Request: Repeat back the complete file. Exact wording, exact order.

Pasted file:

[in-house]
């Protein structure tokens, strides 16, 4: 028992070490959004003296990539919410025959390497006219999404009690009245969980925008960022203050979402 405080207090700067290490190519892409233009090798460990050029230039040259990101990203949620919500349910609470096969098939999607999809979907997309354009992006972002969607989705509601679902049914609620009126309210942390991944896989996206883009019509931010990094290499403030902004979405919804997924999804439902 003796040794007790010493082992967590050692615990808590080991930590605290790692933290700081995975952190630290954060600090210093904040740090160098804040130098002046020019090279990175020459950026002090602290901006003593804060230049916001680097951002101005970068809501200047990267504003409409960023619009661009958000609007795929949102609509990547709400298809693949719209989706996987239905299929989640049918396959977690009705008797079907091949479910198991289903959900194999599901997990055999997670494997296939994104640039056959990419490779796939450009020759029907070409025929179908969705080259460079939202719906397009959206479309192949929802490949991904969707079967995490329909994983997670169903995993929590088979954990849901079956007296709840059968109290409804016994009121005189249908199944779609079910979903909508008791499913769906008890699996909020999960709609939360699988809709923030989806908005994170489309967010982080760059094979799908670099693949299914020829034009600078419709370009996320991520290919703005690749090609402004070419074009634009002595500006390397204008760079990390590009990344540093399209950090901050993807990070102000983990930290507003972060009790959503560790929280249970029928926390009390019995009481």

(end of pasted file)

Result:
[in-house]
């Protein structure tokens, strides 16, 4: 028992070490959004003296990539919410025959390497006219999404009690009245969980925008960022203050979402 405080207090700067290490190519892409233009090798460990050029230039040259990101990203949620919500349910609470096969098939999607999809979907997309354009992006972002969607989705509601679902049914609620009126309210942390991944896989996206883009019509931010990094290499403030902004979405919804997924999804439902 003796040794007790010493082992967590050692615990808590080991930590605290790692933290700081995975952190630290954060600090210093904040740090160098804040130098002046020019090279990175020459950026002090602290901006003593804060230049916001680097951002101005970068809501200047990267504003409409960023619009661009958000609007795929949102609509990547709400298809693949719209989706996987239905299929989640049918396959977690009705008797079907091949479910198991289903959900194999599901997990055999997670494997296939994104640039056959990419490779796939450009020759029907070409025929179908969705080259460079939202719906397009959206479309192949929802490949991904969707079967995490329909994983997670169903995993929590088979954990849901079956007296709840059968109290409804016994009121005189249908199944779609079910979903909508008791499913769906008890699996909020999960709609939360699988809709923030989806908005994170489309967010982080760059094979799908670099693949299914020829034009600078419709370009996320991520290919703005690749090609402004070419074009634009002595500006390397204008760079990390590009990344540093399209950090901050993807990070102000983990930290507003972060009790959503560790929280249970029928926390009390019995009481």